While and If messing up my program?

Steven D'Aprano steve at REMOVETHIScyber.com.au
Wed Oct 5 15:39:31 CEST 2005


On Wed, 05 Oct 2005 06:48:59 +0000, CJ wrote:

>  
>    Hey, I'm new to the Python world, but I do have experience in several 
> other languages. I've been running through a tutorial, and I decided that 
> I'd make a program that runs through a list, finds if there are any 
> duplicates. The program, doesn't work, but since its a first build I 
> wasn't too worried about it. I'd be highly impressed if I got the program 
> to run correctly in the first build, I want to debug it myself later.
> 
>    What does worry me, is that I can't seem to get the program by a 
> certain spot. It keeps giving me the same error, and I don't know why.

Here are some techniques for tracking down this sort of bug. The best
thing is, these techniques will help you write better code in the first
place, as well as easier to debug.


Firstly, encapsulate your code. Instead of writing one big lump of code,
break it into small digestible functions.

def run_test():
    choice=raw_input("Begin? ")
    return choice == "yes" or choice == "y"
    # or better still:
    # choice.lower() in ("yes", "y", "begin"):


def do_test(ttllst):
    # initialise variables
    cnto=0
    cntt=1
    rept=-1
    # loop through the list, counting duplicates
    while cnto<>len(ttllst)+1:

        print "debugging...", cnto, cntt

        if ttllst[cnto]==ttllst[cntt]:
            rept=rept+1
        if cntt==len(ttllst):
            print ttllst[cnto],"appears in the list",rept,"times."
            cntt=-1
            cnto=cnto+1
            rept=-1
        cntt=cntt+1
    print "done."


def main():
    if run_test():
        ttllst=[4,3,45,3]
        do_test(ttllst)

if __name__ == "__main__":
    # only happens when *running* the file, 
    # not when *importing* it
    main()


Now you have separated your user interface from the business end of your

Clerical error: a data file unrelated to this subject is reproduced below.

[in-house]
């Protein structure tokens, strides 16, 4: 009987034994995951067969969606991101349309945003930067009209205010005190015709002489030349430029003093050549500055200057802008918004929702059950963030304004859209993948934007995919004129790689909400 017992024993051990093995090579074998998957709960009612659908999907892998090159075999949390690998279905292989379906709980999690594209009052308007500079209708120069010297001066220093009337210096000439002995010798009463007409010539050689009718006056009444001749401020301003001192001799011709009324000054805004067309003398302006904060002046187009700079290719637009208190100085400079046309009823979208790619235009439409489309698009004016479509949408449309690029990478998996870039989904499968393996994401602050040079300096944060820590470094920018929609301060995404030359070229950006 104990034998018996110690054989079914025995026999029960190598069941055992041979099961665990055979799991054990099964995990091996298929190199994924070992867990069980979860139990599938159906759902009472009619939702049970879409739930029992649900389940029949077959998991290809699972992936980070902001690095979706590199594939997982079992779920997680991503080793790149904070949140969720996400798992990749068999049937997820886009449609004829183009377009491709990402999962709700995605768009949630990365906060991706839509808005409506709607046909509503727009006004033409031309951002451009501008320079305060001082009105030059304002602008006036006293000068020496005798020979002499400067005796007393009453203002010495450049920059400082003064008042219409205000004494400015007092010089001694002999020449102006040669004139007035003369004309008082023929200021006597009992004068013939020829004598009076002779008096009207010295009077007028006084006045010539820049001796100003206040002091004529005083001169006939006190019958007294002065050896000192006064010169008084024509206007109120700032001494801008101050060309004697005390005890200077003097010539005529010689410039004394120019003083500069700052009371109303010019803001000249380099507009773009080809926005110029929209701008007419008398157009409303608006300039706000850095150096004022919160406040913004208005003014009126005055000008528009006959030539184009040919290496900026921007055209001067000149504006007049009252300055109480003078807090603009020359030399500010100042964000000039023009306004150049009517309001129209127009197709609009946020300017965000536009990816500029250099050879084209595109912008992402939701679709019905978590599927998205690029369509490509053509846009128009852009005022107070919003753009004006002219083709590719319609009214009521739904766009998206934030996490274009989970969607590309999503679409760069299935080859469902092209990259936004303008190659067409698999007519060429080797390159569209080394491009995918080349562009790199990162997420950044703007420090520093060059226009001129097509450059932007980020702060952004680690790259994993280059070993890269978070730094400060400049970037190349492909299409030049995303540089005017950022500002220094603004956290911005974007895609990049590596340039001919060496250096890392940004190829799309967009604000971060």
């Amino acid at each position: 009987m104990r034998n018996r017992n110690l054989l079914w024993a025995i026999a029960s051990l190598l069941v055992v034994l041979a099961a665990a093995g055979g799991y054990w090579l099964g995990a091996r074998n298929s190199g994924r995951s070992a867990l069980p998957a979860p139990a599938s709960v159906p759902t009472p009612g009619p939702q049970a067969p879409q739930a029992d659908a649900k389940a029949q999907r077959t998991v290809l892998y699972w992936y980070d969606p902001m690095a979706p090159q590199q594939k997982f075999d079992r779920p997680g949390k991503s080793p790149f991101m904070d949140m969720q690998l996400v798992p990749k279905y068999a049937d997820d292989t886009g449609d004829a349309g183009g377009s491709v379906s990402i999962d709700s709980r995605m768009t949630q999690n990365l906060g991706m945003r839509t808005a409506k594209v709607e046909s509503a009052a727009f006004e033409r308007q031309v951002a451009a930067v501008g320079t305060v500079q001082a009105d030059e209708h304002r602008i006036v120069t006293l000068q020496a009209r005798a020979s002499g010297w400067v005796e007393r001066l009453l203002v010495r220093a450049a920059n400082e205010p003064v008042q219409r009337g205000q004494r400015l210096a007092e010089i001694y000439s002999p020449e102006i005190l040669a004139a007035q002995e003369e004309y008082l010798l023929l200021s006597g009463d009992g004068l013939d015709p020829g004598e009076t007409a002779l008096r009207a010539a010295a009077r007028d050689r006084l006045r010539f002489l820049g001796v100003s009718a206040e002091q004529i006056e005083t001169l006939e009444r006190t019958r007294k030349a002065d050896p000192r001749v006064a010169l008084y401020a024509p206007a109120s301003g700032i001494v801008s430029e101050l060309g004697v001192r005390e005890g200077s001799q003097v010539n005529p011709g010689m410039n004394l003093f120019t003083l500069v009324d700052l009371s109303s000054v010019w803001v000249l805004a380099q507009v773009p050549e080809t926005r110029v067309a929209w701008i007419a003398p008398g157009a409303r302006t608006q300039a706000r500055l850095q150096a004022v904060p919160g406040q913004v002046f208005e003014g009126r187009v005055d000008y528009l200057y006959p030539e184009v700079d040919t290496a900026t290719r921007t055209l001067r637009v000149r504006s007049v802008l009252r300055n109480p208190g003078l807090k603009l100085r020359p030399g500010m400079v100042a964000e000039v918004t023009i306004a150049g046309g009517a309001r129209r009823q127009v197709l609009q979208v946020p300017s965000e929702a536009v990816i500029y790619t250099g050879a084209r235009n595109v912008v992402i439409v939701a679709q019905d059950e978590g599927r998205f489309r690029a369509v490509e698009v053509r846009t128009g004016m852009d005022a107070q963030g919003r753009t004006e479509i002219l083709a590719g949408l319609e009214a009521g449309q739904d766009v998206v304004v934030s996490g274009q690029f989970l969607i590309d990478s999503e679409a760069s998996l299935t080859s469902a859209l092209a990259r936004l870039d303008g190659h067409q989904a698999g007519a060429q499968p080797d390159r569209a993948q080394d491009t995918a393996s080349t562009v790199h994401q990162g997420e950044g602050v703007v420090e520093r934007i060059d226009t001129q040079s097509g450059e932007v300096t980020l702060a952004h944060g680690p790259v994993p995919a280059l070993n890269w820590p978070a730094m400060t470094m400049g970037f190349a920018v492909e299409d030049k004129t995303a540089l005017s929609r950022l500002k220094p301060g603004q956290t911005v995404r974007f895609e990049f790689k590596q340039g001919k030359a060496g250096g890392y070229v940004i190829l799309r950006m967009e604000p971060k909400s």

code, and you can isolate more simply where the error lies.

Continue to encapsulate your code: the while loop is a good candidate. It
runs through the list comparing each character to one known character. So
I would change do_test to look like this:

def do_test(L):
    """Run our item-counting test on list L."""
    # loop through the list, counting duplicates
    for index in range(len(L)):
        current_item = L[index]
        item_count = item_counter(L, current_item)
        print current_item, "appears in the list", item_count, "times."
        # or better still
        # print "%s appears in the list %d times." % (current_item,item_count)
    print "done"


def item_counter(L, obj):
    """Return the number of times obj is in list L."""
    counter = 0
    for item in L:
        if item == obj:
            counter = counter + 1
    return counter

Now that you (hopefully) have bug-free code, you can continue to improve
and optimize your program. For example, instead of creating your own
item_counter function, you will soon learn that Python lists have their
own much quicker version.

In general, you want to make your code as general as practical, without
being too specific. You started with the problem "How can I count the
number of times each item in list ttllst exists in ttllst?" A more general
question is "How do I count the number of items *any* object exists in
*any* list?", and then use that code to answer your first question.


Hope this helps,



-- 
Steven.




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